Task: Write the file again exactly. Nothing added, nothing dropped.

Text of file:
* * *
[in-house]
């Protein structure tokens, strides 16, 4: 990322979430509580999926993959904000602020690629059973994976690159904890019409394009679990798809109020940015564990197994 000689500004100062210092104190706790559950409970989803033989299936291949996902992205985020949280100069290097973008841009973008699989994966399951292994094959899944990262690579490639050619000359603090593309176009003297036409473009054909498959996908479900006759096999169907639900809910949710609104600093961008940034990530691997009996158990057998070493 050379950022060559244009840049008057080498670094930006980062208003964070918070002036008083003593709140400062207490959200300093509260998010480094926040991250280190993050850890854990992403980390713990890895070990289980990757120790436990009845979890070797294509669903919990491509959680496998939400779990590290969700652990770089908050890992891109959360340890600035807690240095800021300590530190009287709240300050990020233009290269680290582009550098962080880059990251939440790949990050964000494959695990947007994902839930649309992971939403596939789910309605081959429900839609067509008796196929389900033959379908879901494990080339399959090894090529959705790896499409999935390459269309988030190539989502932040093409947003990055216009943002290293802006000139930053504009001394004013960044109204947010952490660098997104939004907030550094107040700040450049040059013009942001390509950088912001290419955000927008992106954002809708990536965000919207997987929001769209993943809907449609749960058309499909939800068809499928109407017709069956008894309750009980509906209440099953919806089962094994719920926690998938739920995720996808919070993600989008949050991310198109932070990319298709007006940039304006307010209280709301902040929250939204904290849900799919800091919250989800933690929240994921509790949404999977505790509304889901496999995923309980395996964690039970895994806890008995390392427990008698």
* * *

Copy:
[in-house]
């Protein structure tokens, strides 16, 4: 990322979430509580999926993959904000602020690629059973994976690159904890019409394009679990798809109020940015564990197994 000689500004100062210092104190706790559950409970989803033989299936291949996902992205985020949280100069290097973008841009973008699989994966399951292994094959899944990262690579490639050619000359603090593309176009003297036409473009054909498959996908479900006759096999169907639900809910949710609104600093961008940034990530691997009996158990057998070493 050379950022060559244009840049008057080498670094930006980062208003964070918070002036008083003593709140400062207490959200300093509260998010480094926040991250280190993050850890854990992403980390713990890895070990289980990757120790436990009845979890070797294509669903919990491509959680496998939400779990590290969700652990770089908050890992891109959360340890600035807690240095800021300590530190009287709240300050990020233009290269680290582009550098962080880059990251939440790949990050964000494959695990947007994902839930649309992971939403596939789910309605081959429900839609067509008796196929389900033959379908879901494990080339399959090894090529959705790896499409999935390459269309988030190539989502932040093409947003990055216009943002290293802006000139930053504009001394004013960044109204947010952490660098997104939004907030550094107040700040450049040059013009942001390509950088912001290419955000927008992106954002809708990536965000919207997987929001769209993943809907449609749960058309499909939800068809499928109407017709069956008894309750009980509906209440099953919806089962094994719920926690998938739920995720996808919070993600989008949050991310198109932070990319298709007006940039304006307010209280709301902040929250939204904290849900799919800091919250989800933690929240994921509790949404999977505790509304889901496999995923309980395996964690039970895994806890008995390392427990008698």